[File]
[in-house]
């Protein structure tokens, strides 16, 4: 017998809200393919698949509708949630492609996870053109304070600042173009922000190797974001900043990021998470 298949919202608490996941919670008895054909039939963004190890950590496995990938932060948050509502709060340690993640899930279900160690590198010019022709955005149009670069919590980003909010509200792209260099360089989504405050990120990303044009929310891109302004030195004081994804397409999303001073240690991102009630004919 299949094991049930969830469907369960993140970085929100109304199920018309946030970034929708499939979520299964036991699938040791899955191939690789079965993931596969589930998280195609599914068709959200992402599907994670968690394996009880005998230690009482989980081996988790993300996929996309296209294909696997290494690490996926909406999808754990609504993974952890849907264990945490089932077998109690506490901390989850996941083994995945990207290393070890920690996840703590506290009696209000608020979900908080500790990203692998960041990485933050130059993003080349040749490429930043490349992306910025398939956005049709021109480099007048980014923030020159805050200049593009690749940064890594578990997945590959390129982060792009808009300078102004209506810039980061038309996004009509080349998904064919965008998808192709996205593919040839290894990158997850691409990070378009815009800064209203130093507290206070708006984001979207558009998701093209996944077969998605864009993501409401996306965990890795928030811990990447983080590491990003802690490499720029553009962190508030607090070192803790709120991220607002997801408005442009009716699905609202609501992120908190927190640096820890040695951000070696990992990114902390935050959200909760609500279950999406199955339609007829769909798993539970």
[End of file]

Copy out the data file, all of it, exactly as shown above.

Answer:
[in-house]
């Protein structure tokens, strides 16, 4: 017998809200393919698949509708949630492609996870053109304070600042173009922000190797974001900043990021998470 298949919202608490996941919670008895054909039939963004190890950590496995990938932060948050509502709060340690993640899930279900160690590198010019022709955005149009670069919590980003909010509200792209260099360089989504405050990120990303044009929310891109302004030195004081994804397409999303001073240690991102009630004919 299949094991049930969830469907369960993140970085929100109304199920018309946030970034929708499939979520299964036991699938040791899955191939690789079965993931596969589930998280195609599914068709959200992402599907994670968690394996009880005998230690009482989980081996988790993300996929996309296209294909696997290494690490996926909406999808754990609504993974952890849907264990945490089932077998109690506490901390989850996941083994995945990207290393070890920690996840703590506290009696209000608020979900908080500790990203692998960041990485933050130059993003080349040749490429930043490349992306910025398939956005049709021109480099007048980014923030020159805050200049593009690749940064890594578990997945590959390129982060792009808009300078102004209506810039980061038309996004009509080349998904064919965008998808192709996205593919040839290894990158997850691409990070378009815009800064209203130093507290206070708006984001979207558009998701093209996944077969998605864009993501409401996306965990890795928030811990990447983080590491990003802690490499720029553009962190508030607090070192803790709120991220607002997801408005442009009716699905609202609501992120908190927190640096820890040695951000070696990992990114902390935050959200909760609500279950999406199955339609007829769909798993539970």